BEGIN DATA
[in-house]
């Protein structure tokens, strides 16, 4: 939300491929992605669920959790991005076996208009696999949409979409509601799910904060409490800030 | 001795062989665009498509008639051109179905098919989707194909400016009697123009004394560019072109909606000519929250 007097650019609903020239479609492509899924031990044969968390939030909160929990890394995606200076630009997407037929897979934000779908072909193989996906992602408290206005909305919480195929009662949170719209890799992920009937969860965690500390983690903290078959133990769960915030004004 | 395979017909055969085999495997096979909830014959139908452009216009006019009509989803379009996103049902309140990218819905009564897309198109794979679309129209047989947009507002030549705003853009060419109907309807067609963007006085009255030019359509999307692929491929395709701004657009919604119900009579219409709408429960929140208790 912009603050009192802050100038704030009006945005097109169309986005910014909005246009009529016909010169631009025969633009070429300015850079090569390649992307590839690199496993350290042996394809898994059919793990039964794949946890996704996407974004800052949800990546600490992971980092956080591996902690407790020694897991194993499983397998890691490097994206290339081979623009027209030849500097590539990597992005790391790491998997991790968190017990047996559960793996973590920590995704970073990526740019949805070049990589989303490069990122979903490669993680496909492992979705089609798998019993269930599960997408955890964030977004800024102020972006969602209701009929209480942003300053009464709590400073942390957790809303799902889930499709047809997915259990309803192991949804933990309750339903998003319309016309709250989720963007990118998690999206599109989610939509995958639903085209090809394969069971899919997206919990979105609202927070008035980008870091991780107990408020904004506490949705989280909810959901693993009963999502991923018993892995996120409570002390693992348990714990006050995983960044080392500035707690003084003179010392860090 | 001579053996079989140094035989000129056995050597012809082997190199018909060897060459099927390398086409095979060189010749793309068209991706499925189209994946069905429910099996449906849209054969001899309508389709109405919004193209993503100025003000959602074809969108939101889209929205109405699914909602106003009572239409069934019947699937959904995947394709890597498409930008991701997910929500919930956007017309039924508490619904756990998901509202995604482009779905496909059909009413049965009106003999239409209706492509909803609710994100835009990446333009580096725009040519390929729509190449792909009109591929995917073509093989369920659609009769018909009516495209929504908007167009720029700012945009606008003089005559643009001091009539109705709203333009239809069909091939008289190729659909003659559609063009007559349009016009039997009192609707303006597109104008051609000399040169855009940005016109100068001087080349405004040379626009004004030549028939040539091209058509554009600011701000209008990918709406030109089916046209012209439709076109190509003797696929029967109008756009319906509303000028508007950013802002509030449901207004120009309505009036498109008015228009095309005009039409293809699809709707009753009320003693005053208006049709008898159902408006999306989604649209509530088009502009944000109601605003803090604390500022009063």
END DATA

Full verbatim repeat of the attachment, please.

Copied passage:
[in-house]
């Protein structure tokens, strides 16, 4: 939300491929992605669920959790991005076996208009696999949409979409509601799910904060409490800030 | 001795062989665009498509008639051109179905098919989707194909400016009697123009004394560019072109909606000519929250 007097650019609903020239479609492509899924031990044969968390939030909160929990890394995606200076630009997407037929897979934000779908072909193989996906992602408290206005909305919480195929009662949170719209890799992920009937969860965690500390983690903290078959133990769960915030004004 | 395979017909055969085999495997096979909830014959139908452009216009006019009509989803379009996103049902309140990218819905009564897309198109794979679309129209047989947009507002030549705003853009060419109907309807067609963007006085009255030019359509999307692929491929395709701004657009919604119900009579219409709408429960929140208790 912009603050009192802050100038704030009006945005097109169309986005910014909005246009009529016909010169631009025969633009070429300015850079090569390649992307590839690199496993350290042996394809898994059919793990039964794949946890996704996407974004800052949800990546600490992971980092956080591996902690407790020694897991194993499983397998890691490097994206290339081979623009027209030849500097590539990597992005790391790491998997991790968190017990047996559960793996973590920590995704970073990526740019949805070049990589989303490069990122979903490669993680496909492992979705089609798998019993269930599960997408955890964030977004800024102020972006969602209701009929209480942003300053009464709590400073942390957790809303799902889930499709047809997915259990309803192991949804933990309750339903998003319309016309709250989720963007990118998690999206599109989610939509995958639903085209090809394969069971899919997206919990979105609202927070008035980008870091991780107990408020904004506490949705989280909810959901693993009963999502991923018993892995996120409570002390693992348990714990006050995983960044080392500035707690003084003179010392860090 | 001579053996079989140094035989000129056995050597012809082997190199018909060897060459099927390398086409095979060189010749793309068209991706499925189209994946069905429910099996449906849209054969001899309508389709109405919004193209993503100025003000959602074809969108939101889209929205109405699914909602106003009572239409069934019947699937959904995947394709890597498409930008991701997910929500919930956007017309039924508490619904756990998901509202995604482009779905496909059909009413049965009106003999239409209706492509909803609710994100835009990446333009580096725009040519390929729509190449792909009109591929995917073509093989369920659609009769018909009516495209929504908007167009720029700012945009606008003089005559643009001091009539109705709203333009239809069909091939008289190729659909003659559609063009007559349009016009039997009192609707303006597109104008051609000399040169855009940005016109100068001087080349405004040379626009004004030549028939040539091209058509554009600011701000209008990918709406030109089916046209012209439709076109190509003797696929029967109008756009319906509303000028508007950013802002509030449901207004120009309505009036498109008015228009095309005009039409293809699809709707009753009320003693005053208006049709008898159902408006999306989604649209509530088009502009944000109601605003803090604390500022009063």